Is It Hip To Be Square?
There was an interesting article in the June issue (is it already time for the June issue?) of Fine Gardening magazine with the vaguely Orwellian title of “Finding Freedom Through Structure.”
The author, George Schoellkopf, argues that gardens built around straight lines and right angles provides a more “attainable aesthetic” because “the structure is woven into the aesthetic itself.” He believes that it is a greater challenge to succeed with a more “natural” style of curved beds, because such gardens use “the plants themselves to provide most of the structure”, a structure that exists without being apparent.
I have to admit I’m not sure exactly what this means. Borders and paths don’t need to be straight to provide a degree of structure, apparent or otherwise. Also, plants are certainly part of the structure of many gardens built around a straight axis and rectangular beds.
Mr. Schoellkopf does not advocate gardens that are rigidly controlled. The owner of Hollister House Garden, a project of the Garden Conservancy, his article is illustrated beautifully to show how his garden combines straight lines, exuberance, and abundance: “My garden’s formal plan enables me to be much freer and more natural in the way I grow my plants.”
And here I find myself nodding in agreement. A formal layout can combine beautifully with plantings that are full and unrestrained. This combination can work so well because it contains a pleasing contrast between, as the author puts it, “order and chaos.”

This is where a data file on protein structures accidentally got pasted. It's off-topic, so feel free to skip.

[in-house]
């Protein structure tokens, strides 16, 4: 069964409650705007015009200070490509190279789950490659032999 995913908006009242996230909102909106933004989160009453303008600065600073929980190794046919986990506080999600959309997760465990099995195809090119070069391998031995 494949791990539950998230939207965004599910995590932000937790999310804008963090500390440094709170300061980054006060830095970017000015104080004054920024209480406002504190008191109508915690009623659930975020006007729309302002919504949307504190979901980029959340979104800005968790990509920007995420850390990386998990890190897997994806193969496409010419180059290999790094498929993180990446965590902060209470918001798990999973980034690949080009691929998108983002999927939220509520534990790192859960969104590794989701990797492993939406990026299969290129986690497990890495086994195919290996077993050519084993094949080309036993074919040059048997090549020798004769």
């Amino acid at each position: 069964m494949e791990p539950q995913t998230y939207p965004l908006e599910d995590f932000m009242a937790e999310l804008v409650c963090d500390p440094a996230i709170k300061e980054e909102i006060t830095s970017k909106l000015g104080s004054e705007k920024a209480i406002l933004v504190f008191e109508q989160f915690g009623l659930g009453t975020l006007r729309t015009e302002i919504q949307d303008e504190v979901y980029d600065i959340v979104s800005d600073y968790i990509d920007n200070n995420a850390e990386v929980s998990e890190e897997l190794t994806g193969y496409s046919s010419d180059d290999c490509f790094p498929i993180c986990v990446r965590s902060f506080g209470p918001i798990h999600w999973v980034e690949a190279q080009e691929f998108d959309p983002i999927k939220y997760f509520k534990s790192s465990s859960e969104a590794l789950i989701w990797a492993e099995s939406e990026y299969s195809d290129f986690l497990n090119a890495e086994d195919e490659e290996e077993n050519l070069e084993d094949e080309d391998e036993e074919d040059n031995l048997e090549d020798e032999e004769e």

We saw this principle at work at the upper garden in Monet’s Giverny, which is built around a central axis and rectangular beds. Even when we were there in April, the exuberance and abundance of the plantings was apparent. Walking through this garden was a truly joyful experience.
In my view, garden designs can work with either formality and straight lines, or informality and curved lines. What determines success or failure lies with other factors.
You can find both approaches used successfully at Giverny. While the upper garden has elements of formality, the lower garden, built around a pond, is entirely without straight lines or right angles.
My own garden uses mostly curved lines, except where the flower borders lie along the house, sidewalk, or driveway. I don’t think that the combination of curved lines with a full, informal planting style produces an effect of too much chaos. Structure is reinforced by trees, shrubs, paths, raised beds, an arbor, and sharply defined borders between lawn and garden.
I will admit I sometimes wish I had an entire second garden (maybe the neighbors would oblige me?) so that I could try planting a garden with more formality and straight lines. However, if I have to choose only one style, then give me curves.
For me, what really doesn’t work is excessive control, what I would call the “constipated style” of garden design. I found much of Versailles to be objectionable along these lines. Also, sometimes gardens are described as naturalistic but in reality are just sloppy. I don’t like that either.
What do you prefer, curves or straight lines, formal or informal? Or, like me, do you find yourself loving both if they are combined with the right sort of plantings?